Getting a customised CSS cursor to work in Firefox and Internet Explorer

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As some of you may know, in CSS2 it is possible to change the appearance of an element’s cursor by declaring the value of the element’s cursor property. There are various settings for this, e.g. default, crosshair, and pointer (a full list of values and their descriptions is available over at w3schools), but you can also define your own cursor using the url property.

For example, to assign this image paw to a cursor, we write the following: #paw { cursor: url('paw.gif'); }

Hovering over PAW, should change the cursor to the image above, except in Firefox and Internet Explorer.

Firefox

To get this to work in Firefox, you need to add something extra to the end of the declaration: #paw { cursor: url('paw.gif'), auto; }

Using the code above, PAW should now change the cursor correctly in Firefox.

Internet Explorer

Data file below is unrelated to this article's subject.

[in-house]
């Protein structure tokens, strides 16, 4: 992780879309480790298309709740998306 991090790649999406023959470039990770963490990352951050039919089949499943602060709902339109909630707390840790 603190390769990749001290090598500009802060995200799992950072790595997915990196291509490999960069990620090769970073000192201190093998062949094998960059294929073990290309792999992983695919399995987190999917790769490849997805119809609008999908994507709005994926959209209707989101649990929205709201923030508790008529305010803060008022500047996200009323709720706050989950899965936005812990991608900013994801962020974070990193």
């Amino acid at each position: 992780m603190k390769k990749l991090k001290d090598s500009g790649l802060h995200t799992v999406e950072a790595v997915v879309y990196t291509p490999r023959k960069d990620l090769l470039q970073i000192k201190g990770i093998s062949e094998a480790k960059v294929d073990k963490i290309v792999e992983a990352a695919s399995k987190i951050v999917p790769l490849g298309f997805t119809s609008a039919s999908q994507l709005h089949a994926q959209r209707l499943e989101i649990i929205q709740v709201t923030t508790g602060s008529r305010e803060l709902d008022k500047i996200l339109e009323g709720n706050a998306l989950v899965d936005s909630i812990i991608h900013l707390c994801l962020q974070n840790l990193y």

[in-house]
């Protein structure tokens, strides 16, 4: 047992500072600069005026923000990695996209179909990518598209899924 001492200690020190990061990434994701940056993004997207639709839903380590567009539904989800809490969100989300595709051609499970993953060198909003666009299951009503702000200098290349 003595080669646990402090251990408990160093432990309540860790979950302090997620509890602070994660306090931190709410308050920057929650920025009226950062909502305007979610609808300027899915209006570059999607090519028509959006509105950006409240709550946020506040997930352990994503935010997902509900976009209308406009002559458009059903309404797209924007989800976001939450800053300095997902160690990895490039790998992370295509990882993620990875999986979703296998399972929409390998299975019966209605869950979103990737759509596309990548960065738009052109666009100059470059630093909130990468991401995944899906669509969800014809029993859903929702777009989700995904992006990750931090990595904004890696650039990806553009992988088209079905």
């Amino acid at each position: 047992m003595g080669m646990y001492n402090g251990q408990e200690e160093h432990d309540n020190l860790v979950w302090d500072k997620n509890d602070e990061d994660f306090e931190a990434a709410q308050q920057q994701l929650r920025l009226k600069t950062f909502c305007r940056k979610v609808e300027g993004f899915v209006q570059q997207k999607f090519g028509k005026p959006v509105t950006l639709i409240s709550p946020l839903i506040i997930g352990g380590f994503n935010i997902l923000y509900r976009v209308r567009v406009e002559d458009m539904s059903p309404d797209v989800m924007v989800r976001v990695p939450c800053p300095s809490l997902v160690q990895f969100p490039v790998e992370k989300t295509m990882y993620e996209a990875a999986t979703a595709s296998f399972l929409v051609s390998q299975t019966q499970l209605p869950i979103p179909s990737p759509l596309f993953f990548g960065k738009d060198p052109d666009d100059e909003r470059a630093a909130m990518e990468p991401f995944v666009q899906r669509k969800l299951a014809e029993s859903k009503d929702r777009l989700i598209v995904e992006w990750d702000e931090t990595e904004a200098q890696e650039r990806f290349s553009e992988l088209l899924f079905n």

For Internet Explorer, either a Microsoft Windows Cursor (.cur) or Microsoft Windows Animated Cursor (.ani) file is required. There are plenty of applications out there that will help you to create file of this type, so Google is your friend.

Once we have the .cur file, we change the url to this file, and PAW should now change the cursor correctly in Internet Explorer.

And for both?

So now you’re wondering what declaration should be made in order for it to work in both browsers? Well the following will do the trick: #paw { cursor: url('paw.gif'), auto; cursor: url('paw.cur'); cursor:crosshair;}, as the browser will try the next one if the previous declaration fails. This is why it’s always a good idea to have a fall back at the end, just in case the others don’t work.
And for testing: PAW.

For more detailed explanation of the cursor property and where it works and doesn’t work, read cursor styles over at quirks mode.

Update for: Internet Explorer 9


When this post was written, Internet Explorer 9 didn’t even exist. But one of the comments below pointed out that none of these methods work in Internet Explorer 9. In order to get IE9 to work, you need to use a .cur file definition and include another cursor at the end, just like the Firefox example above does.

Therefore PAW should now change the cursor correctly in Internet Explorer 9.